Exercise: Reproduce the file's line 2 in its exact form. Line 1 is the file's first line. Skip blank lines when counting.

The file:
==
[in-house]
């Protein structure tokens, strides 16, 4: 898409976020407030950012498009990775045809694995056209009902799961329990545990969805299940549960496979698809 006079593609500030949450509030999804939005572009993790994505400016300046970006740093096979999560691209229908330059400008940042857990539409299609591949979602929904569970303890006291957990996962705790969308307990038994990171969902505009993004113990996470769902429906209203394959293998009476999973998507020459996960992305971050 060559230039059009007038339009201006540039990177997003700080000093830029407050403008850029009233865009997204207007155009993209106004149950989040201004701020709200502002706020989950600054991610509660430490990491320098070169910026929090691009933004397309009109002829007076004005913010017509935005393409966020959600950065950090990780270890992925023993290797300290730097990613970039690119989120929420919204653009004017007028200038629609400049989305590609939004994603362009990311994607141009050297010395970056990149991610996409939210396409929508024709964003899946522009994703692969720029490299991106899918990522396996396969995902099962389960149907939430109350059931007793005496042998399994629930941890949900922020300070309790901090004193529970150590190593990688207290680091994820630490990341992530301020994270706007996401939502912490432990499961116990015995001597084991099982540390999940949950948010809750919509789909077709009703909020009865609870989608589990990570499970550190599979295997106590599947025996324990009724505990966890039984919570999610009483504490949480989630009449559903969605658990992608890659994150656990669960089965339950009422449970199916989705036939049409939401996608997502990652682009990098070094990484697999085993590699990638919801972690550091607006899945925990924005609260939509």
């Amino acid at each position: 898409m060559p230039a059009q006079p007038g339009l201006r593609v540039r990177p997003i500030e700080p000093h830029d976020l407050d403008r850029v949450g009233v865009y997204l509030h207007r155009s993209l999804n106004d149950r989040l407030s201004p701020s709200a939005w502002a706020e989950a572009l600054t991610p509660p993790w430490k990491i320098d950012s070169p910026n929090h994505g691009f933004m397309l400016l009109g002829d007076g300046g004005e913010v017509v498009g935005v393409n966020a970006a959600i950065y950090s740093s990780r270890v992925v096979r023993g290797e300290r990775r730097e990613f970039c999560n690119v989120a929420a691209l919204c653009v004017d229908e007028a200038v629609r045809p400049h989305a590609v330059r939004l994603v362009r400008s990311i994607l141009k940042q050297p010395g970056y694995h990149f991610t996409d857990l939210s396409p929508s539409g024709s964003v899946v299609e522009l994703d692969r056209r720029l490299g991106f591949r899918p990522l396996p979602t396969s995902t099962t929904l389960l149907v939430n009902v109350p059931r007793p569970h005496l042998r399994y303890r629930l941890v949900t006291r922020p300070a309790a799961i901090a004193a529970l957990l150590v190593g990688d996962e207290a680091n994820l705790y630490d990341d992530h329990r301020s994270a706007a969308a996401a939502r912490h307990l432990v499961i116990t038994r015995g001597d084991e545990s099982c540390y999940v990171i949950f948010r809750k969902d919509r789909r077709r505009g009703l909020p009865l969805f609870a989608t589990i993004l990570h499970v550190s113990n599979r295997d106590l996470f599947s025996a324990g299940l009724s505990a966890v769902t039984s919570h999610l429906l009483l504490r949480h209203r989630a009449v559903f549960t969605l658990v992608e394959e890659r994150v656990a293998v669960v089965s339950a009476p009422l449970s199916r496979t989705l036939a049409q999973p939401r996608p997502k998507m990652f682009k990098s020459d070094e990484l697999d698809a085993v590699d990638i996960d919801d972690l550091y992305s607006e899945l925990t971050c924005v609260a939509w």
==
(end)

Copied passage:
């Protein structure tokens, strides 16, 4: 898409976020407030950012498009990775045809694995056209009902799961329990545990969805299940549960496979698809 006079593609500030949450509030999804939005572009993790994505400016300046970006740093096979999560691209229908330059400008940042857990539409299609591949979602929904569970303890006291957990996962705790969308307990038994990171969902505009993004113990996470769902429906209203394959293998009476999973998507020459996960992305971050 060559230039059009007038339009201006540039990177997003700080000093830029407050403008850029009233865009997204207007155009993209106004149950989040201004701020709200502002706020989950600054991610509660430490990491320098070169910026929090691009933004397309009109002829007076004005913010017509935005393409966020959600950065950090990780270890992925023993290797300290730097990613970039690119989120929420919204653009004017007028200038629609400049989305590609939004994603362009990311994607141009050297010395970056990149991610996409939210396409929508024709964003899946522009994703692969720029490299991106899918990522396996396969995902099962389960149907939430109350059931007793005496042998399994629930941890949900922020300070309790901090004193529970150590190593990688207290680091994820630490990341992530301020994270706007996401939502912490432990499961116990015995001597084991099982540390999940949950948010809750919509789909077709009703909020009865609870989608589990990570499970550190599979295997106590599947025996324990009724505990966890039984919570999610009483504490949480989630009449559903969605658990992608890659994150656990669960089965339950009422449970199916989705036939049409939401996608997502990652682009990098070094990484697999085993590699990638919801972690550091607006899945925990924005609260939509």